Researchers at the Icahn School of Medicine at Mount Sinai have uncovered insights into the potential mechanism of action of the antipsychotic medication asenapine, a possible therapeutic target for substance use and neuropsychiatric disorders. This discovery may pave the way for the development of improved medications targeting the same pathway.
Their findings, detailed in the January 2 online issue of Nature Communications https://doi.org/10.1038/s41467-023-44601-4, show that a brain protein known as the TAAR1 receptor, a drug target known to regulate dopamine signaling in key reward pathways in the brain, differs significantly in humans compared to the preclinical rodent models on which drugs are typically tested.
The study suggests considering species-specific differences in drug-receptor interactions and further investigation into ways asenapine affects the body, as steps toward potential therapeutic improvements.
Using advanced techniques to investigate TAAR1’s structure and function, the researchers identified three important elements. First, there are differences between rodent and human TAAR1 that likely affect how preclinical model studies can be translated to humans. Second, TAAR1 is much more closely related to serotonin and dopamine receptors than previously assumed. This suggests that several serotonin-targeting medications might have unknown therapeutic efficacy or side effects that are in fact due to their actions at TAAR1.
The researchers noted the absence of information about differences in how TAAR1 works in rodents and humans, and emphasized that some of these differences could account for why preclinical data on TAAR1 has not yet been successfully translated into effective therapies in humans. Next, the researchers plan to study where TAAR1 is located within cells and what its precise role is in influencing serotonin and dopamine signaling.
Other authors who co-authored this work, all with Icahn Mount Sinai, are Alexandra K. Parpounas, M.S., Audrey L. Warren (PhD candidate), and Shifan Yang, PhD.
The paper is titled “Molecular basis of human trace amine-associated receptor 1 activation.” See https://doi.org/10.1038/s41467-023-44601-4 to view details on funding.
The Icahn School of Medicine at Mount Sinai is internationally renowned for its outstanding research, educational, and clinical care programs. It is the sole academic partner for the eight- member hospitals* of the Mount Sinai Health System, one of the largest academic health systems in the United States, providing care to a large and diverse patient population.
Ranked 14th nationwide in National Institutes of Health (NIH) funding and among the 99th percentile in research dollars per investigator according to the Association of American Medical Colleges, Icahn Mount Sinai has a talented, productive, and successful faculty. More than 3,000 full-time scientists, educators, and clinicians work within and across 44 academic departments and 36 multidisciplinary institutes, a structure that facilitates tremendous collaboration and synergy. Our emphasis on translational research and therapeutics is evident in such diverse areas as genomics/big data, virology, neuroscience, cardiology, geriatrics, as well as gastrointestinal and liver diseases.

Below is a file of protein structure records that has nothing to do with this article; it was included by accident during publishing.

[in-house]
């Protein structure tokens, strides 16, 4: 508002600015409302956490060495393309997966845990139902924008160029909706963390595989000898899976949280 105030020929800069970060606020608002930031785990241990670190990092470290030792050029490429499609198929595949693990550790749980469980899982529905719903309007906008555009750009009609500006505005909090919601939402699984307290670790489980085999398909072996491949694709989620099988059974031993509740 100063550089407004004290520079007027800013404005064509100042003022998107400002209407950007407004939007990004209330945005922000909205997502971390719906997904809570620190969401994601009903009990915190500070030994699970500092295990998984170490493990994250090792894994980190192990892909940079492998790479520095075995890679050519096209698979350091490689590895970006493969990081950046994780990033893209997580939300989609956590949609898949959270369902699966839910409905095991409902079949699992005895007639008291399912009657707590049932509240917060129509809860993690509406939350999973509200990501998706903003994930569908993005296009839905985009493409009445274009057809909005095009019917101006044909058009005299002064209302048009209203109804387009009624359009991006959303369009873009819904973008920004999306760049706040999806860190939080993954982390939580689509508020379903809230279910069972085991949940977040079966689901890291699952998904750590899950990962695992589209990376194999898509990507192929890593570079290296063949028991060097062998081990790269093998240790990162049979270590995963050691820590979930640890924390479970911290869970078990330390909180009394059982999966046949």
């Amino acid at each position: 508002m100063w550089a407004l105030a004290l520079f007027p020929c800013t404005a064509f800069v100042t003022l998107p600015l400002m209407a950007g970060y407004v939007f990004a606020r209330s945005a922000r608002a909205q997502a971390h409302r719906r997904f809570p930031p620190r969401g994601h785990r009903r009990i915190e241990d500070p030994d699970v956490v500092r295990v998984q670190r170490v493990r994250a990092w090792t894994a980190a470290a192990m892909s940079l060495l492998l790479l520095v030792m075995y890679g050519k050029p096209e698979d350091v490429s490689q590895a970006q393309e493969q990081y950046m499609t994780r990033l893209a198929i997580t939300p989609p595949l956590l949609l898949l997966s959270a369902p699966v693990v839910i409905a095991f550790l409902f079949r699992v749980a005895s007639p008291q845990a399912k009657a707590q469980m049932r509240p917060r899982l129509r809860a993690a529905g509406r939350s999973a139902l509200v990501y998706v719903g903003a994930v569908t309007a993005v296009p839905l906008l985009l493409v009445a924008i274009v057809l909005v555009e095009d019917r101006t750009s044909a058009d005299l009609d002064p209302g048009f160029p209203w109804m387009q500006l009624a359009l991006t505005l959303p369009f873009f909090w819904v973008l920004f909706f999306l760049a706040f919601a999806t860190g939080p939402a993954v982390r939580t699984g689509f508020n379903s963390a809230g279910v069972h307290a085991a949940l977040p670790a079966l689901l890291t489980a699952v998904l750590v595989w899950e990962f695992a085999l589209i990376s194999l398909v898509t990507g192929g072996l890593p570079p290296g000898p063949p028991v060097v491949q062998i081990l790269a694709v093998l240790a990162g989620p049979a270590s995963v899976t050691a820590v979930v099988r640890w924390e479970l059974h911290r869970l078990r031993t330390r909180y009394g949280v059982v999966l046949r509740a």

Icahn Mount Sinai offers highly competitive MD, PhD, and Master’s degree programs, with current enrollment of approximately 1,300 students. It has the largest graduate medical education program in the country, with more than 2,000 clinical residents and fellows training throughout the Health System. In addition, more than 550 postdoctoral research fellows are in training within the Health System.
A culture of innovation and discovery permeates every Icahn Mount Sinai program. Mount Sinai’s technology transfer office, one of the largest in the country, partners with faculty and trainees to pursue optimal commercialization of intellectual property to ensure that Mount Sinai discoveries and innovations translate into healthcare products and services that benefit the public.
Icahn Mount Sinai’s commitment to breakthrough science and clinical care is enhanced by academic affiliations that supplement and complement the School’s programs.
Through the Mount Sinai Innovation Partners (MSIP), the Health System facilitates the real-world application and commercialization of medical breakthroughs made at Mount Sinai. Additionally, MSIP develops research partnerships with industry leaders such as Merck & Co., AstraZeneca, Novo Nordisk, and others.
The Icahn School of Medicine at Mount Sinai is located in New York City on the border between the Upper East Side and East Harlem, and classroom teaching takes place on a campus facing Central Park. Icahn Mount Sinai’s location offers many opportunities to interact with and care for diverse communities. Learning extends well beyond the borders of our physical campus, to the eight hospitals of the Mount Sinai Health System, our academic affiliates, and globally.
* Mount Sinai Health System member hospitals: The Mount Sinai Hospital; Mount Sinai Beth Israel; Mount Sinai Brooklyn; Mount Sinai Morningside; Mount Sinai Queens; Mount Sinai South Nassau; Mount Sinai West; and New York Eye and Ear Infirmary of Mount Sinai. (VP/Newswise)